Alfred Hitchcock Presents – The Impossible Dream (04/19/59)

A couple are is dancing and discussing what a tramp the woman is (by 1959 standards, anyway).  There are 2 gunshots which are effective shocks even though (i.e. because) they are so unrealistically staged.  They are dancing very close and shown from just below the shoulders when the shots are heard.  It is almost comical what a non-sequitur they are. Before the shots, the woman’s arms do not move, so it is as if she was holding the gun between them the whole time.  As we hear the shots, there is absolutely no recoil.

The camera pulls so far back we can see the director — no wait this has been a scene filmed for a movie.  Stage-victim Oliver Matthews picks himself up and heads for his dressing room.  He opens up a bottle of hooch and unloads on his assistant, Miss Hall.  He hates the film, hates that he has been reduced to a small role, and hates having to act beside Myra Robbins.  But he’s not just a h8ter, he does love that booze.  Miss Hall gets him to put down the bottle by offering a sedative.

Her slavish devotion is repaid by Matthews telling her, “You ought to find yourself a man.  You’re drying up,  Pretty soon you’ll have fewer choices.”  He goes on a Serling-esque harangue of self-pity about himself and mockery of Miss Hall.  This a pretty pathetic pair.  Even as Matthews is cruelly taunting Miss Hall on the way out the door to Mexico, she is obsequiously fawning over him.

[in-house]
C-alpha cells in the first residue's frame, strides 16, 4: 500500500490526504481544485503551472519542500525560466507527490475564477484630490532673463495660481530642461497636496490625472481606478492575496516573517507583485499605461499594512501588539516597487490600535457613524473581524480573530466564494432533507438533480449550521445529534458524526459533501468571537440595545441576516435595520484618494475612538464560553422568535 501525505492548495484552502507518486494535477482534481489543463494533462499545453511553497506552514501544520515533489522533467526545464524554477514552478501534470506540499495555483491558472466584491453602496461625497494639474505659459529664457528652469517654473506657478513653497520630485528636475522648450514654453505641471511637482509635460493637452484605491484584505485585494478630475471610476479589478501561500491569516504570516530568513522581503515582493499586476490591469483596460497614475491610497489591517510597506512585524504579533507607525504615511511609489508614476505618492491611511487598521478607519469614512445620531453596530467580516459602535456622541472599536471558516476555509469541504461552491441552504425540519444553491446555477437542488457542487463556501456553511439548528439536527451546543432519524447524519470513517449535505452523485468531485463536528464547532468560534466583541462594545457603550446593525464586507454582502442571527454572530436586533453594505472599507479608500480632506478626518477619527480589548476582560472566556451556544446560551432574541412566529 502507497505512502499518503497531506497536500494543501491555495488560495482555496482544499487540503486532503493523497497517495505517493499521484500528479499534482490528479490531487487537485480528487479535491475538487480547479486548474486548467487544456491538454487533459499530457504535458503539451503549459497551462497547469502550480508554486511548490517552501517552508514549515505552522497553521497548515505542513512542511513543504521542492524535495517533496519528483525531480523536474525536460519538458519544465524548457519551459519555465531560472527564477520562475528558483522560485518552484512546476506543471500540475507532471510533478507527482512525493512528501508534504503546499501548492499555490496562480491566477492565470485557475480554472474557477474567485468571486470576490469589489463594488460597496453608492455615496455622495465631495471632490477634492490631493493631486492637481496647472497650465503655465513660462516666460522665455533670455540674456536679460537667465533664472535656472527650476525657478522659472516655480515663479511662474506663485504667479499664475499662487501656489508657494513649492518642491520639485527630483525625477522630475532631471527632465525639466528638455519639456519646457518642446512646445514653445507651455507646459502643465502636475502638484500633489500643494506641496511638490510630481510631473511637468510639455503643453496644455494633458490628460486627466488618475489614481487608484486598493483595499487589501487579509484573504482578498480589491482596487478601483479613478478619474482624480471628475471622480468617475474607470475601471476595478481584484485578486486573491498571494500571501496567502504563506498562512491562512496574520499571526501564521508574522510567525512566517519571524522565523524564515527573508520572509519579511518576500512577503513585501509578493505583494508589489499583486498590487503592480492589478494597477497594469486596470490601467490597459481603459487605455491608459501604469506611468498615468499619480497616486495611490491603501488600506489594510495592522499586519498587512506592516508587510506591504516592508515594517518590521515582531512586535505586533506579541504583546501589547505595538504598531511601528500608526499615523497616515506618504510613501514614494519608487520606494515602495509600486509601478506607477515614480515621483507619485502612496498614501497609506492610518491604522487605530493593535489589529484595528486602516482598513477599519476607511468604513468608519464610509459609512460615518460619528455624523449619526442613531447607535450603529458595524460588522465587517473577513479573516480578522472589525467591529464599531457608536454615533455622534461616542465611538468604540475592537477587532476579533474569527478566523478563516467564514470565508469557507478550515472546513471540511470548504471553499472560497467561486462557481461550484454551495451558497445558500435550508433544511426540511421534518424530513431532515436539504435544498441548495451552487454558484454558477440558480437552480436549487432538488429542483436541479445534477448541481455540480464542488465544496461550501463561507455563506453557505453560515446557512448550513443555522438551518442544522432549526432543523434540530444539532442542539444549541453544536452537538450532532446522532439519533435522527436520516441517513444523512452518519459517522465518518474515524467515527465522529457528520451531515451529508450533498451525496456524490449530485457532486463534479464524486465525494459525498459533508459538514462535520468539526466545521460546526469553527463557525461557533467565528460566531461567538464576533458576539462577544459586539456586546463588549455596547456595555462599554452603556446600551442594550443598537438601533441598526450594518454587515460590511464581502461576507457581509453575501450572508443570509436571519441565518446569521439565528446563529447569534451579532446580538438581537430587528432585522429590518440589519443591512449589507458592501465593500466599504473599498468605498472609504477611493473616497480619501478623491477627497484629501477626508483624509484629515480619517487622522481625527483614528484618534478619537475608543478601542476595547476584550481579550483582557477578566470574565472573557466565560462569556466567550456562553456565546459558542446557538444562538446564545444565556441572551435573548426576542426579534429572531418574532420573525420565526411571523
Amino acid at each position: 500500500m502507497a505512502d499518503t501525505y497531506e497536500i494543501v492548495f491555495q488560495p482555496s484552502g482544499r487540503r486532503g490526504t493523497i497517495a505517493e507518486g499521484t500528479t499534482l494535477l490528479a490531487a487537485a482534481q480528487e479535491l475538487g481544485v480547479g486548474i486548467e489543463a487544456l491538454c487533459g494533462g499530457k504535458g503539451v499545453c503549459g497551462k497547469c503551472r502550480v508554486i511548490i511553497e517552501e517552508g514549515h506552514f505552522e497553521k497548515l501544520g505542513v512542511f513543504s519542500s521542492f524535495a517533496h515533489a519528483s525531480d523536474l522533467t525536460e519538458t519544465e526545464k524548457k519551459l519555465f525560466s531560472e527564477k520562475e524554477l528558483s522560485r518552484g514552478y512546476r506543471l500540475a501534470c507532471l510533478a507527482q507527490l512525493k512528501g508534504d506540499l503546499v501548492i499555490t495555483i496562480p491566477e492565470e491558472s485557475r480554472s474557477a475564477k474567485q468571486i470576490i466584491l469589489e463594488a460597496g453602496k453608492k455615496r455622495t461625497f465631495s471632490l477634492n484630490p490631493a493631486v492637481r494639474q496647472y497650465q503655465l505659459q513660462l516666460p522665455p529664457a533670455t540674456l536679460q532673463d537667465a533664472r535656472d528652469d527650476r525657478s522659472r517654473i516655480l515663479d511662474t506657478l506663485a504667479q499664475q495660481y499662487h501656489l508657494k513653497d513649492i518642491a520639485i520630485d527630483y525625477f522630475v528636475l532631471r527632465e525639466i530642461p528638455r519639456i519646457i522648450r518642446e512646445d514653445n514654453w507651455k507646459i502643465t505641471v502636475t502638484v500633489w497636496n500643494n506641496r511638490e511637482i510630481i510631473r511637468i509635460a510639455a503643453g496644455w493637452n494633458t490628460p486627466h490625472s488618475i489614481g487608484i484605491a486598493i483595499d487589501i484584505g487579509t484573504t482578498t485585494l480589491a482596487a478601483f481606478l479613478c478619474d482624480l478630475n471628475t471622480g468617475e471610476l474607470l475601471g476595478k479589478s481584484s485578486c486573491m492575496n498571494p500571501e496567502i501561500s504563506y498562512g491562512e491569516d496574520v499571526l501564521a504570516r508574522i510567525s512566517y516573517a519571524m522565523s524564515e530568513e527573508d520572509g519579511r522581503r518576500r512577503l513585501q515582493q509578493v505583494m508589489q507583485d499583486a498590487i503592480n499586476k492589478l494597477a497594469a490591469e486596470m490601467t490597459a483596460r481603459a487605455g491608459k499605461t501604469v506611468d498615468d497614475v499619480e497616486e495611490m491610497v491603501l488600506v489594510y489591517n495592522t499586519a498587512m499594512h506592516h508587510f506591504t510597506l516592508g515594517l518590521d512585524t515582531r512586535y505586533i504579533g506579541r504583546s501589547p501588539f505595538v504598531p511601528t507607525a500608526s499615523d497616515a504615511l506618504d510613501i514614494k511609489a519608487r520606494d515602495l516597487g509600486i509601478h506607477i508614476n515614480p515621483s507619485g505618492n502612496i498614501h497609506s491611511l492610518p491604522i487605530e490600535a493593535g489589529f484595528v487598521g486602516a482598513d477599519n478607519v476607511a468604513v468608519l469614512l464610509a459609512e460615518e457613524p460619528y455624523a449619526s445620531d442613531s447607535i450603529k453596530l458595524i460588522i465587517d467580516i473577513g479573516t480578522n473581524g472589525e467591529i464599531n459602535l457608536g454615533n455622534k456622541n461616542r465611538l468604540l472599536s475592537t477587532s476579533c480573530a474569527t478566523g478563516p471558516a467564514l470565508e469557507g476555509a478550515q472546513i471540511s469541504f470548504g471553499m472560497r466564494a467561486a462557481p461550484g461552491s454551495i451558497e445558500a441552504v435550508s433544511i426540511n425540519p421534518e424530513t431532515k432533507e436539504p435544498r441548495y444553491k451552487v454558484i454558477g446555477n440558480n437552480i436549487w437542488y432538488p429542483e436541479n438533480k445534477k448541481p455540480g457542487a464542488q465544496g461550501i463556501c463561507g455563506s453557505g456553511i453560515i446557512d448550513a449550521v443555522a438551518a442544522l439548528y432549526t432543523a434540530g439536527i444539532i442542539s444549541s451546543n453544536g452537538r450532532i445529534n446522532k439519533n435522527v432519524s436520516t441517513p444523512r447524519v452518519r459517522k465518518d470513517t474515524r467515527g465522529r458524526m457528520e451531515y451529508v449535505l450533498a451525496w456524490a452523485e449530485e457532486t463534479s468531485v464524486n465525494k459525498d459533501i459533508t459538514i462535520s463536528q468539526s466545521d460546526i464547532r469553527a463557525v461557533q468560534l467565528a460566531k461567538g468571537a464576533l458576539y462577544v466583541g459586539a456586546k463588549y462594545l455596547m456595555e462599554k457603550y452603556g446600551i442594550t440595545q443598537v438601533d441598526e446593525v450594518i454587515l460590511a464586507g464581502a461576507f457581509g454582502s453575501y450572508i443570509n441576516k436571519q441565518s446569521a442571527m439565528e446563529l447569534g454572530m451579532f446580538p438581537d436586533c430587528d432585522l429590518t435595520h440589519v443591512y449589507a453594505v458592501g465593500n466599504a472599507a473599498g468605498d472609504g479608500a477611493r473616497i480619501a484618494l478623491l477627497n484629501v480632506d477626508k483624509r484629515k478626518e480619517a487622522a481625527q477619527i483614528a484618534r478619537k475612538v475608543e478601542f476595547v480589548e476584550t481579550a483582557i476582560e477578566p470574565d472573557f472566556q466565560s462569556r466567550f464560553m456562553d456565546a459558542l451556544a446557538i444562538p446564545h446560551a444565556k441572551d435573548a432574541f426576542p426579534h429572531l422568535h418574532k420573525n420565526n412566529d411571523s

We are tricked as he actually goes home, not that the director gives us any clue — this could have been a place in Mexico.  However, the wardrobe lady from the film set  who Matthews had earlier pretended not to know walks in and is all smiles.  I was expecting that his previous ass-hattery was an act and that he would be charmingly in love with the lowly wardrobe lady, Grace Dolan.  Well cheers to them for fooling me, but jeers for them subjecting me to another depressing co-dependent train-wreck of a relationship.

In this pairing, Dolan is blackmailing Matthews to keep quiet about his role in her daughter’s murder.  Ya know, most parents might take such evidence to the police.  He insists that he is broke and can’t keep paying.  She nastily demands that he write the check anyway and damn well better find a way to cover it.  As she is leaving, he asks her to stay for a drink which is not at all suspicious.

As she is looking through his record collection, he dumps a bottle of his sedative in her glass and charmingly stirs it with his finger.  As a result of the drug or his grubby finger, Dolan passes out.  She is so disgusting that he isn’t tempted to do anything but kill her.  He loads her in the car, wraps her in chains and gives her a long shove off a short pier.

He returns home and finds Miss Hall there.  She knows what Matthews did, but will not tell the police as long as he will be her boyfriend.

This episode is a victim of its own success.  Franchot Tone is just great as Matthews.  And, by great, I mean repulsive.  Miss Hall is so needy, you go right past empathy into thinking “what’s wrong with this woman?”, and Grace Dolan is just as nasty as Matthews. There is just no one to root for or identify with.


  • AHP Deathwatch:  No survivors.

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